Foynes, Co.Limerick, on the Shannon Estuary was first served by rail when the Great Sothern & Western Railway built a branch from their North Kerry line from Limerick at Ballingrane Jct to the important port in 1864. The Foynes branch, along with the North Kerry line lost their passenger service in 1963, while the section of the North Kerry line from Ballingrane to Tralee closed in 1977, the line to Foynes from Limerick was kept open as several railfreight services had been established at the port. These included mainly barytes ore from Silvermines, coal & oil to Ballina and later fertiliser traffic. Unfortunately railfreight has been lost to roads and the last freight train departed Foynes in 1999. Today, the Foynes branch is now disused.

The station at Foynes is one of the few to retain its wooden train shed roof, which is now sadly collapsing since these pictures were taken in summer 2002. The GSWR signal cabin, which was out of use for years was restored, but now serves no purpose. Foynes still retains its somewhat extensive yard and freight sidings, often housing redundant freight wagons awaiting scraping. The last train down the branch was the weed sprayer in May 2002.
Foynes Station, terminus of the Great Southern & Western Railway branch off the former North Kerry line. The station was unusual for a GSWR terminus, featuring this neat train shed which was constructed in 1864. The shed appeared to be in good condition in the summer of 2002, but has since become very dilapidated. A view from beneath the wooden train shed at Foynes Station, showing the single platform at the terminus. The shed was a later addition to the station, the line having opened in April 1854. The track in the foreground was used by freight trains until the early 2000s when the line closed. An August 1960 view of Foynes Station with CIE Sulzer engined B Class loco No.B109 having arrived with a branch service from Limerick consisting of passenger and goods stock. At this time Foynes had yet to be developed into a major port. ©Roger Joanes The large two storey station building at Foynes, as viewed from the roadside. The station, which is now used by Bus Eireann, is located alongside the main N69 road which runs through the town.
This is the neat Great Southern & Western Railway signal cabin at Foynes, seen having received a recent restoration in the summer of 2002. The cabin, which dates from the 1880s, has since fallen into dereliction. The interior of Foynes signal cabin, with the station in the background. The token instruments and a token itself can be seen. The cabin had been closed for several years, but was brought back into use in the mid 1990s, although it did control any points or signals in the station area. This is the GSWR water tower located adjacent to the yard at Foynes Station. The structure remains in fairly good condition. The yard at Foynes Station in the summer of 2002. By this time regular freight services had ceased the track had become rusty. Today the yard is derelict and the Foynes branch is now disconnected from the rest of the Irish railway network.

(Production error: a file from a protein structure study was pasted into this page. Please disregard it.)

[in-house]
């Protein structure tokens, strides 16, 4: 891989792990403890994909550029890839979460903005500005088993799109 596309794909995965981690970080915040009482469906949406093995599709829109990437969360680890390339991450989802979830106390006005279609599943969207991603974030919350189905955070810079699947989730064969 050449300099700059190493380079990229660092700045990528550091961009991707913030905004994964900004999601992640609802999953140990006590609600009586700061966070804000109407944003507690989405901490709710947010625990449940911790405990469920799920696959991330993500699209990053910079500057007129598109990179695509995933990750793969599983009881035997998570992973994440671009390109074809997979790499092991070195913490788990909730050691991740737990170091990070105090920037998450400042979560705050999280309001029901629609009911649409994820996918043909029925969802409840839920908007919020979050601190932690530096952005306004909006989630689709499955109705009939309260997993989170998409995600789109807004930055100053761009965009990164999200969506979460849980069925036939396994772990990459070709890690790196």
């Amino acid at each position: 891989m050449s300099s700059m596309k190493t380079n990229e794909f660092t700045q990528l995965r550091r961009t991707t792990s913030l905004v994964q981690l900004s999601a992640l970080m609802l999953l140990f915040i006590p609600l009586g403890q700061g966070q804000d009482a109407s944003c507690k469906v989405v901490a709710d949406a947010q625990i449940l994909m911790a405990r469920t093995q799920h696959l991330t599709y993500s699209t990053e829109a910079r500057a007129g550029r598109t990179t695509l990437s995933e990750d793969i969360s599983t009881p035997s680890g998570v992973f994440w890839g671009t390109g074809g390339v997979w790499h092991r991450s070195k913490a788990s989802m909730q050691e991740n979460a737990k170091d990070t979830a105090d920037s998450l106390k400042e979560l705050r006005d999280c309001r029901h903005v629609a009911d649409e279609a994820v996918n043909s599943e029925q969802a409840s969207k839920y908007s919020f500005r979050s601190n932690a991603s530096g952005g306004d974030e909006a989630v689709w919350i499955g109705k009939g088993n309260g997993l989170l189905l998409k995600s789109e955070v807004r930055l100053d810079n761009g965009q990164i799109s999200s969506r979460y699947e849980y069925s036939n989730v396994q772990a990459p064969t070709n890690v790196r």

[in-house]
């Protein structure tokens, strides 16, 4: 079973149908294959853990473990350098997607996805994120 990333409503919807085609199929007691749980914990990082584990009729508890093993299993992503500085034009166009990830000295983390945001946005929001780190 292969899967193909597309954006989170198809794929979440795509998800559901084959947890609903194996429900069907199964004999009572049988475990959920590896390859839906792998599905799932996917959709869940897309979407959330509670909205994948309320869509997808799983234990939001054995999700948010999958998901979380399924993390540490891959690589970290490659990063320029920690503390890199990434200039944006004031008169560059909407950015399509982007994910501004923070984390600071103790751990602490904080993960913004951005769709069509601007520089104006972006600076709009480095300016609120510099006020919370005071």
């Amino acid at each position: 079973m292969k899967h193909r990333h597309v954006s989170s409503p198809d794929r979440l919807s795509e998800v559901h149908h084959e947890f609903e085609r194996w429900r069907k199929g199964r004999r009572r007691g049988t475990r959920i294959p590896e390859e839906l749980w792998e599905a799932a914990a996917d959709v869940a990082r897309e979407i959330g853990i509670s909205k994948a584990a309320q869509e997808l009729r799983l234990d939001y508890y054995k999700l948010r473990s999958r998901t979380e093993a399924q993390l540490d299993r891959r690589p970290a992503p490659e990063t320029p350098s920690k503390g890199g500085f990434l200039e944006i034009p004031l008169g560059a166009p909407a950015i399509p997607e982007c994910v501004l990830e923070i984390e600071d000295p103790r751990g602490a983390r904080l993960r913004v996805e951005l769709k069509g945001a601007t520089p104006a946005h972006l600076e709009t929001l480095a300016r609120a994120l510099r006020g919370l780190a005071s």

Located within the disused yard at Foynes Station is a rake of molasses tank wagons, converted from former oil tanks. These were brought into use in the early 1990s for Premier Molasses Ireland, but the traffic ceased by the end of the decade. Side on view of one of the molasses tank wagons, No.26585, lying derelict in the yard at Foynes Station. The wagons were originally built in the late 1960s for oil traffic, but were converted for molassess in the early 1990s. The wagons remain in Foynes to this day. One of the last trains to visit Foynes was the weed sprayer in May 2002. Here, 1962 built 141 Class locomotive No.154 prepares to leave Foynes with the return working to Limerick. Today no train can access the Foynes branch owing to the removal of a section of track near Limerick. ©Colm O'Callaghan